A multitude of ongoing regulatory changes impacting the supply chain warrant monitoring. The Federal Motor Carrier Safety Administration’s Compliance, Safety, Accountability (CSA) program has affected the way shippers select carriers and 3PLs alike. The controversial CSA program affects all transportation providers and buyers, who must utilize the data to the best of their ability. The CSA program has impacted asset-based providers by exacerbating an already-increasing driver shortage, and has forced carriers to place a much greater emphasis on driver quality. It has led 3PLs and shippers to become increasingly strategic, beyond service and price.
In addition to the CSA program, new standards for hours of service (HOS) and clean engines are affecting the way we all do business. Some distribution hubs and truck terminals become less relevant with every change in HOS. In addition, new clean engine standards are making it more cost-prohibitive for some companies to replace equipment. Electronic logbooks are on the horizon, and will certainly have an impact on small trucking companies from a monetary standpoint.
California recently passed legislation that went into effect on January 1, 2013, and has far-reaching implications for 3PLs, forwarders, trucking companies, and railroads. It requires every transport refrigeration unit to be tested and registered with the California Air Resources Board, and there are stiff monetary penalties for noncompliance. The regulatory environment is expanding the role of 3PLs beyond the typical scope of managing transportation. It will become increasingly important for shippers to have a much deeper understanding of every partner’s commitment to regulatory compliance in order to reduce its risk footprint.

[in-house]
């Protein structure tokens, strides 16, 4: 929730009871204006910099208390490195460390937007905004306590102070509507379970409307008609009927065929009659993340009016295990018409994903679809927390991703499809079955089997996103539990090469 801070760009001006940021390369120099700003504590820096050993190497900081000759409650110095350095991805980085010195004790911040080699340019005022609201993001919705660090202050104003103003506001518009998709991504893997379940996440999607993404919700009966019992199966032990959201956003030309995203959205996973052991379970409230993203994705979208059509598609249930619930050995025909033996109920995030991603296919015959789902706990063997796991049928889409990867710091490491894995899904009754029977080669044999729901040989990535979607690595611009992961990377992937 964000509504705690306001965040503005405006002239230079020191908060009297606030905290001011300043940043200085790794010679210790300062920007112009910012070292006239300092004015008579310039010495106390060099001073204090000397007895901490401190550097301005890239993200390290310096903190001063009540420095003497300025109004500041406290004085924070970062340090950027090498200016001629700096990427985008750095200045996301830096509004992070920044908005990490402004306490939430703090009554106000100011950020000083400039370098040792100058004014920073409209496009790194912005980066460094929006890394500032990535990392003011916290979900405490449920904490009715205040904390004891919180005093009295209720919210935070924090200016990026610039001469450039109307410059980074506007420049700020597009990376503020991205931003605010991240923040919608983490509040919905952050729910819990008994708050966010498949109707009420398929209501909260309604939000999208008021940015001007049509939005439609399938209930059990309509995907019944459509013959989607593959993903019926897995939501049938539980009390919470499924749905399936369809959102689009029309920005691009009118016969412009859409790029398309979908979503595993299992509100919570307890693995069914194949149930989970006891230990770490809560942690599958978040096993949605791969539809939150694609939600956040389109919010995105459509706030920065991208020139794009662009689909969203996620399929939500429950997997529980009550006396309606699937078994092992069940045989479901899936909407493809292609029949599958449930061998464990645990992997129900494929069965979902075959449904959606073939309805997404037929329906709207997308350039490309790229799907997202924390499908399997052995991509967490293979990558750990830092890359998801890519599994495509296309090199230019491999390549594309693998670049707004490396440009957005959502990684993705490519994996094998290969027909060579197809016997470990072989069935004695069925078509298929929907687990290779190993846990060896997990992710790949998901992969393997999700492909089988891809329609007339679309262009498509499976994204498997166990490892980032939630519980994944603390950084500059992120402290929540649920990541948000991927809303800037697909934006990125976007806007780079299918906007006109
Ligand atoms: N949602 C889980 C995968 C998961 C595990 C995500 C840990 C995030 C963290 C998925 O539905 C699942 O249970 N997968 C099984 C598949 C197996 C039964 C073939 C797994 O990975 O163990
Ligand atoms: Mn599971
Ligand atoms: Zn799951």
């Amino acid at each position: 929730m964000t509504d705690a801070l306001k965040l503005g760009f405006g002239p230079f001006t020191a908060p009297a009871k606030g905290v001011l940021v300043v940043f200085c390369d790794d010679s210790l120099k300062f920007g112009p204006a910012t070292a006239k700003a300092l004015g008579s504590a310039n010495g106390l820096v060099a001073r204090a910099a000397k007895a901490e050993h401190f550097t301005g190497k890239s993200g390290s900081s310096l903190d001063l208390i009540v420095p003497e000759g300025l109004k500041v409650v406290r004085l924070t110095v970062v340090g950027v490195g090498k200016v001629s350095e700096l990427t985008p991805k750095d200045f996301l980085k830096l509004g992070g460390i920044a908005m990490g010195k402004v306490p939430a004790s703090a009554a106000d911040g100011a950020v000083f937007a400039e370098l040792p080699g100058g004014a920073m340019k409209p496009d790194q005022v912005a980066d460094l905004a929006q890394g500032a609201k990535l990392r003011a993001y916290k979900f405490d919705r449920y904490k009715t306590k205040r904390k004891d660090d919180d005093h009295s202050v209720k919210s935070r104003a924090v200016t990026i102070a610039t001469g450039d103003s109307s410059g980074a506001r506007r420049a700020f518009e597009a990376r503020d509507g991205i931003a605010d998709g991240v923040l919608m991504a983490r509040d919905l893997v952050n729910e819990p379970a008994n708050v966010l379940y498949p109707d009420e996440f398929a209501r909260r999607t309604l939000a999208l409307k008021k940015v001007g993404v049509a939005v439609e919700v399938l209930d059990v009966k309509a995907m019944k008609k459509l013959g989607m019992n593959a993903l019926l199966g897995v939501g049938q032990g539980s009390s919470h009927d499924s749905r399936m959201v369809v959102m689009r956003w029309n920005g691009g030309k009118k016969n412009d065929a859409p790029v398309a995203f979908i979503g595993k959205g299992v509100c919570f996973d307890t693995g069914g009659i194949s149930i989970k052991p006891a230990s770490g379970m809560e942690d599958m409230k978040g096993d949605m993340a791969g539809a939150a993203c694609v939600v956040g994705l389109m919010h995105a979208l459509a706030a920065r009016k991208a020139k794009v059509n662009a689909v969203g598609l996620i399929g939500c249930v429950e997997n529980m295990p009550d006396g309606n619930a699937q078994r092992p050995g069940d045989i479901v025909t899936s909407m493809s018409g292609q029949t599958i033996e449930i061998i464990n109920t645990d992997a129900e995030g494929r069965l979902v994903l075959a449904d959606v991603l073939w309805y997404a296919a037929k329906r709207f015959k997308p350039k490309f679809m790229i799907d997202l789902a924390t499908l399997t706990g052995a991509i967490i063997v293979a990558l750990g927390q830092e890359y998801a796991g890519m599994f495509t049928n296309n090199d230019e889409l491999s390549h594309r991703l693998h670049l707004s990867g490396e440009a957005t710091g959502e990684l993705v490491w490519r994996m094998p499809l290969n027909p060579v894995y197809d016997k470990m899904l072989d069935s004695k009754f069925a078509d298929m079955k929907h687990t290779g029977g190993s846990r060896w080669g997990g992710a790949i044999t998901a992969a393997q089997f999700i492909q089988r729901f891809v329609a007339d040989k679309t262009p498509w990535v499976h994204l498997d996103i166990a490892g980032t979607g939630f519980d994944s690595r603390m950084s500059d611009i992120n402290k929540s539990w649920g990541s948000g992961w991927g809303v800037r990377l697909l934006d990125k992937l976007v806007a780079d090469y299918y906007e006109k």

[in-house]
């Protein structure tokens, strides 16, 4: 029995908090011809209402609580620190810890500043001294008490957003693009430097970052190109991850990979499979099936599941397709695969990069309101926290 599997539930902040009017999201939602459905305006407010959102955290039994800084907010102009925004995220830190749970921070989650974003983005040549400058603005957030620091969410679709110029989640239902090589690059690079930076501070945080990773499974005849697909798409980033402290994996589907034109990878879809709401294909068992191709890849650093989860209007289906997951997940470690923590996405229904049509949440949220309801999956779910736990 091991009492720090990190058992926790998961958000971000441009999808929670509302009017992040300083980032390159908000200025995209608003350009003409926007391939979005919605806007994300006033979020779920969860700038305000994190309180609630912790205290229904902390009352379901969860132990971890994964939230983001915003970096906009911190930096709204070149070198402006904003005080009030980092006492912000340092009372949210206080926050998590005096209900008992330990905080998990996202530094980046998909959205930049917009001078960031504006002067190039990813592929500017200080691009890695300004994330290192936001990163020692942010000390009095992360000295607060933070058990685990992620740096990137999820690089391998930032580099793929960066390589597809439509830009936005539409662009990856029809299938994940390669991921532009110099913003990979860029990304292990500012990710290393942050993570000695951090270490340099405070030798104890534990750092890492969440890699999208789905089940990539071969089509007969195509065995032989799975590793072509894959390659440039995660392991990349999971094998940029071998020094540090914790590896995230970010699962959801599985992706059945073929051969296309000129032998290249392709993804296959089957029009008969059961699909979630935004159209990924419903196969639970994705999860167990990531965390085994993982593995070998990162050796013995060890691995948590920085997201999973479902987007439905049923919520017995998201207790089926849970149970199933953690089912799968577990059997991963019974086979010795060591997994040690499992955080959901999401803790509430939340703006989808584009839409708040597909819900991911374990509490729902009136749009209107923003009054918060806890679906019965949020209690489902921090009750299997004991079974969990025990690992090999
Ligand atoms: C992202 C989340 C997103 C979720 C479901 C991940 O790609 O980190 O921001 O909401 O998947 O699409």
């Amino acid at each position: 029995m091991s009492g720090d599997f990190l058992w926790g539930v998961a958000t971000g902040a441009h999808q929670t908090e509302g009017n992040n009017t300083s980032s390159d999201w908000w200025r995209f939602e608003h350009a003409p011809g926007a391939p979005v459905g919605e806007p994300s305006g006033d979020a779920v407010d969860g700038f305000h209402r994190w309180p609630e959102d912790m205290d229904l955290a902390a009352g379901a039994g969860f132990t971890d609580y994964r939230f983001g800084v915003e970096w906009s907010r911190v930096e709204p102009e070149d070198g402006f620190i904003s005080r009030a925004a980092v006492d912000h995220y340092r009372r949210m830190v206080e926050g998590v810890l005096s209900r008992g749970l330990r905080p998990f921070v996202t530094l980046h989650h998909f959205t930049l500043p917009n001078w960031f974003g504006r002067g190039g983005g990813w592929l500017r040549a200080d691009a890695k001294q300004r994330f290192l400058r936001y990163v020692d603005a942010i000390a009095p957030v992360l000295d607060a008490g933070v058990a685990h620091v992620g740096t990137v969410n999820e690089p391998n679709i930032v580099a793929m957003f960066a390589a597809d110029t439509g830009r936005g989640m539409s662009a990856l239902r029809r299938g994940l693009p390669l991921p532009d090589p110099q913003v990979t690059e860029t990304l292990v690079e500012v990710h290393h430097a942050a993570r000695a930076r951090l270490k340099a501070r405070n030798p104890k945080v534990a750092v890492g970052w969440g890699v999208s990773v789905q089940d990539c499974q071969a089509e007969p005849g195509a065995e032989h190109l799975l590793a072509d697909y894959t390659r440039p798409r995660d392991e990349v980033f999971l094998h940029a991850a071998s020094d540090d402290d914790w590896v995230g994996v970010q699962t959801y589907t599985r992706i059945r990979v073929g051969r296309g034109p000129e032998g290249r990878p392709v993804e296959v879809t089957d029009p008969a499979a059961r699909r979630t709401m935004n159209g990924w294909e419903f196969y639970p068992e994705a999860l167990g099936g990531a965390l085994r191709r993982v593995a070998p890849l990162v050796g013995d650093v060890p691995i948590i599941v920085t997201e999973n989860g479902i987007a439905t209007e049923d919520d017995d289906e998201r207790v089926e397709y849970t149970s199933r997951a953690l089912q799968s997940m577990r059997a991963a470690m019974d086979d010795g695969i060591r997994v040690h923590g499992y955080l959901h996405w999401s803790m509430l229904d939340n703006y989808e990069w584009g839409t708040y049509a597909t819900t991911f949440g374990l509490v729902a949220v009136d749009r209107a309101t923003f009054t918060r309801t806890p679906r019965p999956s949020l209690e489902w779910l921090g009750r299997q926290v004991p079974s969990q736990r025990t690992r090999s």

Improvements in technology are continuing the trend for increased transparency among carriers, 3PLs, and shippers. This has forced 3PLs to focus more on carriers that have the ability to provide constant visibility. This transparency will make it even more necessary for all parties to invest in infrastructure to support a totally transparent supply chain in the very near future.
Some 3PLs are responding to this demand by investing heavily systems to support a much greater number of key performance indicators that will allow them to monitor a multitude of metrics across all regions, carriers, and time increments. This increased demand for transparency is changing quickly, and there is no one-size-fits-all approach any longer. Every shipper’s supply chain is unique to its business. It’s now up to the 3PL to provide the tools to help manage that supply chain and unique carrier base.
The emergence of natural gas as an alternative fuel is still in its infancy, but the technology is now viable, and a geographic footprint is emerging in several corridors. Several large trucking companies and shippers are early adopters. The price differential in natural gas technology versus diesel engines is making it more attractive than ever from an investment standpoint. A nationwide network is not yet established, but it is well underway. Look for the continued emergence of alternatives to diesel over the coming years.
The transportation and logistics sector is in the midst of some of its biggest changes since deregulation. 2013 will play a pivotal role in discerning the winners and losers of many of the latest changes. This field has some difficult challenges—but some amazing opportunities. The companies that can leverage these most will reap the benefits.